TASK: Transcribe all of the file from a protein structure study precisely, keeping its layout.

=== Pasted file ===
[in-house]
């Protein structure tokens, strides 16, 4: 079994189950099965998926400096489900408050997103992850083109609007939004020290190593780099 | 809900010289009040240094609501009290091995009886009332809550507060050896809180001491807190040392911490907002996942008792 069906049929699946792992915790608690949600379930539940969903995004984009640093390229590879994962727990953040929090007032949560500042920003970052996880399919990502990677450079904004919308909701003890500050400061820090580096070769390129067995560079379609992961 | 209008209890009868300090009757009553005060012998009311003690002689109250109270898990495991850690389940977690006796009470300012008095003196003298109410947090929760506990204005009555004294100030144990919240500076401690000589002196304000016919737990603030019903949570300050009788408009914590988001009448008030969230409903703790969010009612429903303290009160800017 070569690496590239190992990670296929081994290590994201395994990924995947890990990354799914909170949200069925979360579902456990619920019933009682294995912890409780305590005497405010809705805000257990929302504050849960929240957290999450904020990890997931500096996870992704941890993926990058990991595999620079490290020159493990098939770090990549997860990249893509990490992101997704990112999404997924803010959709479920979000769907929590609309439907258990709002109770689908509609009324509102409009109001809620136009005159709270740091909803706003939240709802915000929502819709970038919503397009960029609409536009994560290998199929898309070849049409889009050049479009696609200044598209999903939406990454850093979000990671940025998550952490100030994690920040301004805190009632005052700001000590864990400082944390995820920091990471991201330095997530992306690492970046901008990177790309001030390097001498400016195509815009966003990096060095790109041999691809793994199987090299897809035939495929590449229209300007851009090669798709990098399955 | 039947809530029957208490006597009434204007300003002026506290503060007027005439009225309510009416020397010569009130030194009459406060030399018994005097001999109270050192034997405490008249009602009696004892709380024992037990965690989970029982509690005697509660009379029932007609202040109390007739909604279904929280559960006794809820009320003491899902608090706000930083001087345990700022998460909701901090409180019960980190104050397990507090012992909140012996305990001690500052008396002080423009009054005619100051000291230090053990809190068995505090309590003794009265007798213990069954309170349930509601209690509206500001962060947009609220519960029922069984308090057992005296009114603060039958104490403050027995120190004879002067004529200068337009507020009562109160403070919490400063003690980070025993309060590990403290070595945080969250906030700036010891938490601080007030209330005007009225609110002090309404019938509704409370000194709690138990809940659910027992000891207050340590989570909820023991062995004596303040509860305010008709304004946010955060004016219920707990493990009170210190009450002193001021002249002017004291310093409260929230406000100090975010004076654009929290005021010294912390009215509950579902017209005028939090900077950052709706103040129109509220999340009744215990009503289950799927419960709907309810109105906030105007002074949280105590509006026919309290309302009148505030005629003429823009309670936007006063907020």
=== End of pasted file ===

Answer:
[in-house]
């Protein structure tokens, strides 16, 4: 079994189950099965998926400096489900408050997103992850083109609007939004020290190593780099 | 809900010289009040240094609501009290091995009886009332809550507060050896809180001491807190040392911490907002996942008792 069906049929699946792992915790608690949600379930539940969903995004984009640093390229590879994962727990953040929090007032949560500042920003970052996880399919990502990677450079904004919308909701003890500050400061820090580096070769390129067995560079379609992961 | 209008209890009868300090009757009553005060012998009311003690002689109250109270898990495991850690389940977690006796009470300012008095003196003298109410947090929760506990204005009555004294100030144990919240500076401690000589002196304000016919737990603030019903949570300050009788408009914590988001009448008030969230409903703790969010009612429903303290009160800017 070569690496590239190992990670296929081994290590994201395994990924995947890990990354799914909170949200069925979360579902456990619920019933009682294995912890409780305590005497405010809705805000257990929302504050849960929240957290999450904020990890997931500096996870992704941890993926990058990991595999620079490290020159493990098939770090990549997860990249893509990490992101997704990112999404997924803010959709479920979000769907929590609309439907258990709002109770689908509609009324509102409009109001809620136009005159709270740091909803706003939240709802915000929502819709970038919503397009960029609409536009994560290998199929898309070849049409889009050049479009696609200044598209999903939406990454850093979000990671940025998550952490100030994690920040301004805190009632005052700001000590864990400082944390995820920091990471991201330095997530992306690492970046901008990177790309001030390097001498400016195509815009966003990096060095790109041999691809793994199987090299897809035939495929590449229209300007851009090669798709990098399955 | 039947809530029957208490006597009434204007300003002026506290503060007027005439009225309510009416020397010569009130030194009459406060030399018994005097001999109270050192034997405490008249009602009696004892709380024992037990965690989970029982509690005697509660009379029932007609202040109390007739909604279904929280559960006794809820009320003491899902608090706000930083001087345990700022998460909701901090409180019960980190104050397990507090012992909140012996305990001690500052008396002080423009009054005619100051000291230090053990809190068995505090309590003794009265007798213990069954309170349930509601209690509206500001962060947009609220519960029922069984308090057992005296009114603060039958104490403050027995120190004879002067004529200068337009507020009562109160403070919490400063003690980070025993309060590990403290070595945080969250906030700036010891938490601080007030209330005007009225609110002090309404019938509704409370000194709690138990809940659910027992000891207050340590989570909820023991062995004596303040509860305010008709304004946010955060004016219920707990493990009170210190009450002193001021002249002017004291310093409260929230406000100090975010004076654009929290005021010294912390009215509950579902017209005028939090900077950052709706103040129109509220999340009744215990009503289950799927419960709907309810109105906030105007002074949280105590509006026919309290309302009148505030005629003429823009309670936007006063907020």